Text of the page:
This was a simple mathematical function. Surely, if you can't get that to
work, how can you hope to come up with realistic, real-world examples?

> Anyway, the example does not justify the existence of various containers
> MPL; it only says that some of MPL's utilities are useful.
> >When it comes to the request of showing how MPL may solve a real-life
> problem, I think it's pertinent to mention that larger programs typically
> consist of smaller parts. Therefore, unless you get the smaller parts to
> work, the larger program won't work, either.<
> My point exactly :o).

Although you may have missed mine. How would you create a generic function
like the above? I.e. something that may be used for any value type. It's
decoupled from the value type, in a similar way to that the sequences are
decoupled from the algorithms.

You keep asking for real-world examples. What would be an example of a
metaprogramming task, that you would like to do? Let's get concrete, here.

Sure, you might point to the Loki components. They could also been rewritten
using the MPL functionality. Although it probably wouldn't have been much
point, as they don't rely that heavily on metaprogramming, so the Loki
typelists, hierarchy generators, etc. work fine for them.

However, if you were to do more advanced metaprograms, things may be
different. So since you want examples, what do you suggest to implement?

> >> That doesn't, in and of itself, really say anything. Of course what's
> most
> > familar is also easiest. I think that a newcomer, however, can be
> > comfortable very soon with using dot-typelists than with an extremely
> > complicated incomplete compile-time emulation of the STL.<
> >I think it would be better to ask newcomers that. :) I don't think that
> given. As mentioned, it may well be the other way around.
> Similar arguments have been used to argue for teaching C++ the C-first
> as the standard library and STL was considered "advanced". When the truth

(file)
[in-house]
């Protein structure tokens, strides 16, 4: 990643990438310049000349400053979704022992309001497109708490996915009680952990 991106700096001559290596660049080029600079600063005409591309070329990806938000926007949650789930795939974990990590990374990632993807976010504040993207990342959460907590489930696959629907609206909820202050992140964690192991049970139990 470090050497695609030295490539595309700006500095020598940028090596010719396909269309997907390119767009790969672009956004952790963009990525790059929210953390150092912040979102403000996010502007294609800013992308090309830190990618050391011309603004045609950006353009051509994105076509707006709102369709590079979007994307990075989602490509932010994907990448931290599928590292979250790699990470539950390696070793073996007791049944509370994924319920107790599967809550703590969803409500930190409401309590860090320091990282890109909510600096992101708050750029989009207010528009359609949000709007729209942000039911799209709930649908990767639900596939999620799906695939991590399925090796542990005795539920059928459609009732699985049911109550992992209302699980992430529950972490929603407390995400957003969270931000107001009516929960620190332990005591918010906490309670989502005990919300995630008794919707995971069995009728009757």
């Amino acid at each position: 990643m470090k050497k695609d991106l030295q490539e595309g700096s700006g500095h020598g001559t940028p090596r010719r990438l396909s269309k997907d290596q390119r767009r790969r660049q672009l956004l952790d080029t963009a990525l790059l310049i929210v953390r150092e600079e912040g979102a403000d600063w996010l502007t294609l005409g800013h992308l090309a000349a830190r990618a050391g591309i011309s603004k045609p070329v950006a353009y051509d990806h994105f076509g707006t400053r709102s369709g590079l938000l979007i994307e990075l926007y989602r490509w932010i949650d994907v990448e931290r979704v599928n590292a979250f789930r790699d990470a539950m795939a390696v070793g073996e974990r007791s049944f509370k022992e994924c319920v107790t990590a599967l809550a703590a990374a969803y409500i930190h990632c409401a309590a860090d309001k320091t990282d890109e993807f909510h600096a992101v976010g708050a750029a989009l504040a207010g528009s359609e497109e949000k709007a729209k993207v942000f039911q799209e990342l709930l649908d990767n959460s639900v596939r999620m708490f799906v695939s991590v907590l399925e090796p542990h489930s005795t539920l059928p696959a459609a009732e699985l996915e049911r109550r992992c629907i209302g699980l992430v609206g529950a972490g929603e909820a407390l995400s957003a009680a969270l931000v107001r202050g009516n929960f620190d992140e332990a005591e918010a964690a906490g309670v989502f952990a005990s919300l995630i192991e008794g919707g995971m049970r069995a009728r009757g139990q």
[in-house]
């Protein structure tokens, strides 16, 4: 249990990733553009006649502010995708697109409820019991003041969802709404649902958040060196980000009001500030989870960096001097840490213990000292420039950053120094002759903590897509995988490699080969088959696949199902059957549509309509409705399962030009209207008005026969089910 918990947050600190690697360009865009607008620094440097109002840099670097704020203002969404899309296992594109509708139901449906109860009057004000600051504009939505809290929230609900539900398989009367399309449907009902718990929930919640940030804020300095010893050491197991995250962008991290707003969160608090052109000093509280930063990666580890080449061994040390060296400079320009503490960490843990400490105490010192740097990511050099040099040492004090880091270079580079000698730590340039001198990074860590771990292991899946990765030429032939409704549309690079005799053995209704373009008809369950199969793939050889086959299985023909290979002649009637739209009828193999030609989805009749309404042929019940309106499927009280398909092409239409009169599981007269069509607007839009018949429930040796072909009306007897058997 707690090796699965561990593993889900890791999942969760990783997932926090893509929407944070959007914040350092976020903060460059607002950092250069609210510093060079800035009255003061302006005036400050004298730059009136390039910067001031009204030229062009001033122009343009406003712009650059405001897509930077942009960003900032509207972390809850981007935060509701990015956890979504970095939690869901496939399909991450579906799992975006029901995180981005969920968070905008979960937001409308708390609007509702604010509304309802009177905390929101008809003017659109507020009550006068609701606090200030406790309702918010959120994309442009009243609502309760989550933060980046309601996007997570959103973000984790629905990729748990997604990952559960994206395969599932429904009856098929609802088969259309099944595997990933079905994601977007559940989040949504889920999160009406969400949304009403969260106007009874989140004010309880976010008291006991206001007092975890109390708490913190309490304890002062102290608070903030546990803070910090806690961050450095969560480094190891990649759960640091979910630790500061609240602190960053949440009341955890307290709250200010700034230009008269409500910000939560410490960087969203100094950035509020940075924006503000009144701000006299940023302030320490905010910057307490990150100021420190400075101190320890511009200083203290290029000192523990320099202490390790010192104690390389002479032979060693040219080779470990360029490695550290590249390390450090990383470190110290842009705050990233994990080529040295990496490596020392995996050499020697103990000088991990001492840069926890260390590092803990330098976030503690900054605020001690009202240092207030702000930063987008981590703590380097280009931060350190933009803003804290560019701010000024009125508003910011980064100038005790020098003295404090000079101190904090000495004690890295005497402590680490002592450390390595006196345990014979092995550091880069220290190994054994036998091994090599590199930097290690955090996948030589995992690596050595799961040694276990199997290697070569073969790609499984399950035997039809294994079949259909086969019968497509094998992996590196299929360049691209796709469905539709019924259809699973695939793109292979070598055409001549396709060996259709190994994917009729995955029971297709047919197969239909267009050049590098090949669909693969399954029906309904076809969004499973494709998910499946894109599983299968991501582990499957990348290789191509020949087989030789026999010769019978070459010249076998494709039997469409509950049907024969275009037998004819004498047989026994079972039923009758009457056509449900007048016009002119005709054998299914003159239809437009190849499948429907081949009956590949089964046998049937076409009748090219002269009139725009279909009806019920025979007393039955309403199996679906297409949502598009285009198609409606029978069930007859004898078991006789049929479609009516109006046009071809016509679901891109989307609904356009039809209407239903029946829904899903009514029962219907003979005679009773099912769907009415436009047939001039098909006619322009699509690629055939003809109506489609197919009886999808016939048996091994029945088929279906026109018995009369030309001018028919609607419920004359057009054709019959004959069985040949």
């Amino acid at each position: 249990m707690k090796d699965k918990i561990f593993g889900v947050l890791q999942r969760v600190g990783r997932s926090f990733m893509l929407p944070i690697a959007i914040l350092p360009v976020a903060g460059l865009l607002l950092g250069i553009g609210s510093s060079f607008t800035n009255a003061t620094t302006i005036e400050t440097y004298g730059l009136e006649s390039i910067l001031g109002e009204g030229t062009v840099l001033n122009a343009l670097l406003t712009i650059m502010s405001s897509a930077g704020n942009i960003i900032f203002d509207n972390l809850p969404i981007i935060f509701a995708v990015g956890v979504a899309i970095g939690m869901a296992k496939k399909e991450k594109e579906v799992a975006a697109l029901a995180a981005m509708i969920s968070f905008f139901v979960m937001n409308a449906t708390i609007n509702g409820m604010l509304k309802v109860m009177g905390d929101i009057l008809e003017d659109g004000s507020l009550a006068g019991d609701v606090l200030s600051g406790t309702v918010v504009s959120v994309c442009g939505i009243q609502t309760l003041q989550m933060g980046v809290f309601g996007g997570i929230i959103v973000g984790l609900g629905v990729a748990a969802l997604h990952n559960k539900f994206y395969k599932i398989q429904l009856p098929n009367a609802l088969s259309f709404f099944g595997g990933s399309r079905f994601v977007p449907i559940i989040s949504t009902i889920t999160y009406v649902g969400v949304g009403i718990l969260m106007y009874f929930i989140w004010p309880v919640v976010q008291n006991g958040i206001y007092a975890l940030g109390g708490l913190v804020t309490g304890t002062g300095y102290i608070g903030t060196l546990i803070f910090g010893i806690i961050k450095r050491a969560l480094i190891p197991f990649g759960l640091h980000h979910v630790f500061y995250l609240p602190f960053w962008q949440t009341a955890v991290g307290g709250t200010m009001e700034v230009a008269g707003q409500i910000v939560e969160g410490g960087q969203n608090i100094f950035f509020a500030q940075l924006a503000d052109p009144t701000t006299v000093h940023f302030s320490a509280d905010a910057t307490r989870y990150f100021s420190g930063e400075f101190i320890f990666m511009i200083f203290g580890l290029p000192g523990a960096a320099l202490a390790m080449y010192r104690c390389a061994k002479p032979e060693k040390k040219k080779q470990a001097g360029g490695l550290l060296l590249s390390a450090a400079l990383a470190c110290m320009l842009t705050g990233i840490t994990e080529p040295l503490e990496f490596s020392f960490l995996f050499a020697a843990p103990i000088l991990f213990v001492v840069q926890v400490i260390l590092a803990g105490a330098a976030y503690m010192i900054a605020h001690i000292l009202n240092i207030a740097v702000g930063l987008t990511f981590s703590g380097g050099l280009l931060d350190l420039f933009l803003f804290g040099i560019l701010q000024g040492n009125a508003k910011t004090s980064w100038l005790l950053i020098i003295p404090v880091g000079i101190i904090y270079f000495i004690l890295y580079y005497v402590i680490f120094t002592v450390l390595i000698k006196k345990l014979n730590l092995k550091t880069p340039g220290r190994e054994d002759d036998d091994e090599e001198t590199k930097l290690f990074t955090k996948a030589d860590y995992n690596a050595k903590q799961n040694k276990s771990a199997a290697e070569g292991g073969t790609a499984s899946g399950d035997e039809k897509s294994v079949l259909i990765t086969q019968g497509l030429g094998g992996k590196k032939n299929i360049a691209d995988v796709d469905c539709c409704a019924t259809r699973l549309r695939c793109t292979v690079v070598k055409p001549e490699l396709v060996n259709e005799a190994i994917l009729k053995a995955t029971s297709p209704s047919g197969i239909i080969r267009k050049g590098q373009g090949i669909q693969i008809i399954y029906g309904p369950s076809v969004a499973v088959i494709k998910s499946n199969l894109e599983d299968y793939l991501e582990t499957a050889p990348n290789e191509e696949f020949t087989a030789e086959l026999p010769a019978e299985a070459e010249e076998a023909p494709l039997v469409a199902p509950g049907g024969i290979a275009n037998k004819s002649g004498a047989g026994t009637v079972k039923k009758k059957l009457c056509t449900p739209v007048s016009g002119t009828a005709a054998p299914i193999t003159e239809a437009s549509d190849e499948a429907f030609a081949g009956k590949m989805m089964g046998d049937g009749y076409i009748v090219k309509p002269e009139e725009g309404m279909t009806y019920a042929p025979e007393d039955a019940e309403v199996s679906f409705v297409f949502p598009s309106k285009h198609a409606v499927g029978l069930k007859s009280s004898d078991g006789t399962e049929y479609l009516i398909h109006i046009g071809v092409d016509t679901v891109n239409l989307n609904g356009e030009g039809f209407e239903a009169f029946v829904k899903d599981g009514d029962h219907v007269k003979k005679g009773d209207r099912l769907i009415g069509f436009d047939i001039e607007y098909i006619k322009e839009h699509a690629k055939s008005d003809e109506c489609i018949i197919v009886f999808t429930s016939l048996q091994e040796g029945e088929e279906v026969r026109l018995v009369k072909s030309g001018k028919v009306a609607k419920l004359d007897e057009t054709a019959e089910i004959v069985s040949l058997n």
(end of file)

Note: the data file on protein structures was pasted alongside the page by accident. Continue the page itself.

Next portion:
> that if you teach C++ as a high-level language, starting very early with
> standard library and STL, people tend to find it easier to learn good
> programming that way, than having to suffer through low-level C, first.
> I think it may be similar with MPL. It provides an additional abstraction,
> so you don't have to write the explicit specialisations, etc., but can
> code in something that may be more familar, resembling run-time code.<
> The comparison doesn't hold. It's exactly the other way: why would people
> have to suffer when things can be done easier.

Well, it seems we agree on the last point, why suffer when it may be done
easier. I guess the question is what is the easiest way. :)

> Again, let's steer away from comparisons and see facts for what they are.
> >> My opinion is that C++ will never be there, simply because its template
> > engine is very different, and much more scarce, than its runtime
> > counterpart. That's why MPL seems to me like an interpreter written in
> > or advanced threading in Visual Basic: wow, look, it can be done, how
> > quaint - but man, you just get that feeling that the tool is totally
> > inappropriate for the job. That's why I also wouldn't be keen of
> > manipulating collections of 10,000 types at compile time in C++.<
> >Well, as I understamd, MPL is being used in real-life. Dave Abrahams has
> mentioned using it, for example.<
> I didn't ever say MPL isn't used or can't be used.

No, but you've asked for real-life examples. Which I think is a fair

> >Perhaps my simple example above can shed some light on this.<
> No light to my sore eyes :o).

>Fortunately, no heat either :o).

Of course not. :) I'm working on the Loki port to Borland, and am
participating in maintaining Loki. I'm rather involved with Loki. So how
could I behave badly to you? :)

Like I've also mentioned in another posting, much of what I've learned about
metaprogramming, I've learned from "Modern C++ Design". So you have a lot of
credit for that. I've also learned a lot from Aleksey/Dave's MPL.